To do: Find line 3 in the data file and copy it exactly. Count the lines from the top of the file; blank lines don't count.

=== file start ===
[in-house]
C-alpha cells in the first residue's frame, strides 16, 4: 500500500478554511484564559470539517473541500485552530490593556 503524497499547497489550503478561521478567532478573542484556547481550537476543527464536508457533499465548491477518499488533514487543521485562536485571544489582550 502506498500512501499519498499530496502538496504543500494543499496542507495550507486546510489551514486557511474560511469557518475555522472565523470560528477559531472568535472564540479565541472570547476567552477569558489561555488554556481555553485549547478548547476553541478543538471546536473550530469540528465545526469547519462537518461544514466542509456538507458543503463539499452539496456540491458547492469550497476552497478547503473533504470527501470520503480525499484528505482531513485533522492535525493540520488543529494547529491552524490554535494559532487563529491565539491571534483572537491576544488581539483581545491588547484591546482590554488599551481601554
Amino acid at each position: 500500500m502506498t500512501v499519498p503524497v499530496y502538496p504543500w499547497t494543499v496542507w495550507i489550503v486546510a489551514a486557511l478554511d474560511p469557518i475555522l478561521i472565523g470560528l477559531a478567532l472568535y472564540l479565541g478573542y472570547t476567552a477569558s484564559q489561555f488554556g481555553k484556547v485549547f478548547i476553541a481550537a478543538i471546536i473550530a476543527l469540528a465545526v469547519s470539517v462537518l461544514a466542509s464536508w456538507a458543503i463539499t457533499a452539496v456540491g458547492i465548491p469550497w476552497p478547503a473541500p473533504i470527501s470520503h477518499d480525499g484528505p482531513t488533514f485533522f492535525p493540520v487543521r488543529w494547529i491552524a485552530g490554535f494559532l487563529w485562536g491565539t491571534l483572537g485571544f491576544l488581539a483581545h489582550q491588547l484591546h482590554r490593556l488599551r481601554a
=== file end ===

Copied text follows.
Amino acid at each position: 500500500m502506498t500512501v499519498p503524497v499530496y502538496p504543500w499547497t494543499v496542507w495550507i489550503v486546510a489551514a486557511l478554511d474560511p469557518i475555522l478561521i472565523g470560528l477559531a478567532l472568535y472564540l479565541g478573542y472570547t476567552a477569558s484564559q489561555f488554556g481555553k484556547v485549547f478548547i476553541a481550537a478543538i471546536i473550530a476543527l469540528a465545526v469547519s470539517v462537518l461544514a466542509s464536508w456538507a458543503i463539499t457533499a452539496v456540491g458547492i465548491p469550497w476552497p478547503a473541500p473533504i470527501s470520503h477518499d480525499g484528505p482531513t488533514f485533522f492535525p493540520v487543521r488543529w494547529i491552524a485552530g490554535f494559532l487563529w485562536g491565539t491571534l483572537g485571544f491576544l488581539a483581545h489582550q491588547l484591546h482590554r490593556l488599551r481601554a